And what about constructive philosophy, the project of advancing our own ideas? Where we are not only reconstructing the history of philosophy but also advancing it further? Do digital technologies have anything to advance that project beyond a better knowledge of the past? There, a primary method is and has always been conversation – the interaction of bright minds working to understand the nature of reality and our place in it, whether Socrates and Plato meeting in the agora, the Buddha and his Jain and Ājīvika counterparts wandering about propounding their theories to the same audiences, or Schelling and Hegel discussing idealism in their dorm room. Randall Collins’s valuable work points out how the vast majority of the great philosophies we knew emerged out of social networks and close conversations among their members.

And to a philosopher, I think, what is truly exciting in the digital humanities is the prospect of wider and perhaps even deeper conversations. It’s not the kind of sexy cutting-edge technology that big data is, but that’s fine; what is cutting-edge in one era typically looks like an embarrassing fad twenty years later. Rather, digital technology offers philosophy something simpler but, to my mind, far more valuable: the prospect of a global meeting of the minds. Mencius and Aristotle were roughly contemporaries, but the thought that they could have ever had a single direct conversation with each other, let alone a prolonged conversation over the years as their ideas grew, was literally unimaginable. They had never even heard of each other, nor could they have. Collins’s chapter on ancient Greek networks and his chapter on ancient Chinese networks are completely discrete units, as we should expect.

But take a look at what goes on just in the comments on this blog. I’ve learned a great deal already from conversations with many people, such as Elisa Freschi and skholiast, whom I have never met and do not even know what they look like. They live thousands of miles away from me, but we have a philosophical community together – as do the people I have met. Last year, for example, I received an email from a bright young philosopher in India – he goes by lokatakki on this blog – who asked my advice about pursuing philosophy and living a philosophical life. As it turned out, he lives in the same part of Pune where my Indian wedding took place, and we were able to meet in person. A hundred years ago one could certainly have carried out such correspondence by long-distance international mail, but never at such great length or with such ease. The conversation can carry on weekly, even daily, despite the distances.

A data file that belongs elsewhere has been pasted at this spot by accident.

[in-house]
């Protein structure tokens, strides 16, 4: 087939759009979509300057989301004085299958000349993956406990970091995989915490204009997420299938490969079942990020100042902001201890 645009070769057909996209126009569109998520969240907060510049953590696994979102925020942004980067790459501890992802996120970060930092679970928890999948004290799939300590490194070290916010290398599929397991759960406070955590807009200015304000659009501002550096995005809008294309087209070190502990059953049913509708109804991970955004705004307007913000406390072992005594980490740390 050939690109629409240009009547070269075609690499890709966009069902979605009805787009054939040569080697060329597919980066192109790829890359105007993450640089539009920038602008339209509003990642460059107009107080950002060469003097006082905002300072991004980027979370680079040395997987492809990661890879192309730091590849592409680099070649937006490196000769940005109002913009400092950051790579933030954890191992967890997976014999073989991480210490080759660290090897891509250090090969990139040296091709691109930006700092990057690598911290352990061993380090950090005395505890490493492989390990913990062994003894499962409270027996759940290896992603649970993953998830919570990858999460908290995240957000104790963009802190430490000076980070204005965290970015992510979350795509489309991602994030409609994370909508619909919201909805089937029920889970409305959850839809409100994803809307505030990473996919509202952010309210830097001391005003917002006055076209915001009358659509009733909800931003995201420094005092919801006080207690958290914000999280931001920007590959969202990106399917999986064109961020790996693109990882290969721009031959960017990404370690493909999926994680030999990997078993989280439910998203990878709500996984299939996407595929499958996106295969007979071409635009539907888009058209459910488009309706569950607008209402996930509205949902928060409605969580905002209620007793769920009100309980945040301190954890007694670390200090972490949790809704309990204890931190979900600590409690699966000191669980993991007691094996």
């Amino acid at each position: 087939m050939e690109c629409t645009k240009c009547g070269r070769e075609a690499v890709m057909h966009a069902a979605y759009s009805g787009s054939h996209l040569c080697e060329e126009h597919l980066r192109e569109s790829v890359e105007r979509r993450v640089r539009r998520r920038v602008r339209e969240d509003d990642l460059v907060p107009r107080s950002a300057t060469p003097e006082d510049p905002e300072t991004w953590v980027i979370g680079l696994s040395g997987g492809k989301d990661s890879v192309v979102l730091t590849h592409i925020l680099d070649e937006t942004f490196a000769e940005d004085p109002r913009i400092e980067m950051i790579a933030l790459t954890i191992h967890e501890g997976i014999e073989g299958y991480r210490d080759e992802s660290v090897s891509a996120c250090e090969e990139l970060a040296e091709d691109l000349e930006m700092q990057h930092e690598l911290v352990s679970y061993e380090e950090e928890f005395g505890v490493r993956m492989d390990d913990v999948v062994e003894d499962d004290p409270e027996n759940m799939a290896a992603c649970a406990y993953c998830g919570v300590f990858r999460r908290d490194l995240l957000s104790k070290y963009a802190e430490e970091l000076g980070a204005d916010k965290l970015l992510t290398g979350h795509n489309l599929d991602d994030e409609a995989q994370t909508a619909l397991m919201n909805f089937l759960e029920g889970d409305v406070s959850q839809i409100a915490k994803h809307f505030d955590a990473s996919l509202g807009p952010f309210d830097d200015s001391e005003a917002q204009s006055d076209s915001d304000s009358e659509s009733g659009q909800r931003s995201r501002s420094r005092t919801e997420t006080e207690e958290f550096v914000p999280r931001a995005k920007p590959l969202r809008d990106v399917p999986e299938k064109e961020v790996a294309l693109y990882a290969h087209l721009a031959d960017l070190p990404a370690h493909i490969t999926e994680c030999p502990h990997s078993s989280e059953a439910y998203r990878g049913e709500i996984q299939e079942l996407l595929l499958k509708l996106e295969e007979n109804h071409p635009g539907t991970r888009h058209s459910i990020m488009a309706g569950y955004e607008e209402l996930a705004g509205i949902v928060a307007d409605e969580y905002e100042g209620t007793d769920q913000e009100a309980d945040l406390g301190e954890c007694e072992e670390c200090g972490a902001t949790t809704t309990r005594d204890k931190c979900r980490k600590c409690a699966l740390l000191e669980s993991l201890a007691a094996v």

I do not intend the comparison to Mencius and Aristotle as a way to flatter myself (or my long-distance friends). Who are the great philosophers of my generation is a question yet to be determined; the odds are against it being me (however much I would like that to be and however much I might work at it), and they are even more against this generation’s great philosophers having a status in history remotely comparable to Mencius or Aristotle. The point is to remind ourselves what an amazing opportunity we have for philosophy today, one that Mencius and Aristotle could not have dreamed of. This – the power of scholarly communication and social networking – is, to my mind, the very greatest of the promises that digital technology holds out for the humanities.